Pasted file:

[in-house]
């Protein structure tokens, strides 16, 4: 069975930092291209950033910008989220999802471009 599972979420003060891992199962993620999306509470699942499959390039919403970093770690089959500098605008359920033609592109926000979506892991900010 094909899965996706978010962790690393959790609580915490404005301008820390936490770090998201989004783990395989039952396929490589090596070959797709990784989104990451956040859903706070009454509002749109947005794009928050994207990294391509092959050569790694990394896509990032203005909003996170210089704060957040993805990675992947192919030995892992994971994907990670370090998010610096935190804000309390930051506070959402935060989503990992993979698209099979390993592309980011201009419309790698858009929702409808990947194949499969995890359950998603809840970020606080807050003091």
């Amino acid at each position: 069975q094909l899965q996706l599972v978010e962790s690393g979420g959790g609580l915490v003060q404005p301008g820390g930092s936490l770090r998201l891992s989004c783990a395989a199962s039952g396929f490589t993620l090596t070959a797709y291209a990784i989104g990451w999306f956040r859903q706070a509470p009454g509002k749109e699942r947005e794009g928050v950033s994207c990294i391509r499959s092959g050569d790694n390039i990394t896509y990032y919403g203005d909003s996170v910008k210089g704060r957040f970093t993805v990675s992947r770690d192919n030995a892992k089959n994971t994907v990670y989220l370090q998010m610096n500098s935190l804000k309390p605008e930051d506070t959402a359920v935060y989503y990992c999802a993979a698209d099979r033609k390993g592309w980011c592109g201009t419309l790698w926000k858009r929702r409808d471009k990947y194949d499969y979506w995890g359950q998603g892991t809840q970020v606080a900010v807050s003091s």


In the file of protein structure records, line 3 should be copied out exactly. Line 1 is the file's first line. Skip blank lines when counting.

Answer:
């Amino acid at each position: 069975q094909l899965q996706l599972v978010e962790s690393g979420g959790g609580l915490v003060q404005p301008g820390g930092s936490l770090r998201l891992s989004c783990a395989a199962s039952g396929f490589t993620l090596t070959a797709y291209a990784i989104g990451w999306f956040r859903q706070a509470p009454g509002k749109e699942r947005e794009g928050v950033s994207c990294i391509r499959s092959g050569d790694n390039i990394t896509y990032y919403g203005d909003s996170v910008k210089g704060r957040f970093t993805v990675s992947r770690d192919n030995a892992k089959n994971t994907v990670y989220l370090q998010m610096n500098s935190l804000k309390p605008e930051d506070t959402a359920v935060y989503y990992c999802a993979a698209d099979r033609k390993g592309w980011c592109g201009t419309l790698w926000k858009r929702r409808d471009k990947y194949d499969y979506w995890g359950q998603g892991t809840q970020v606080a900010v807050s003091s």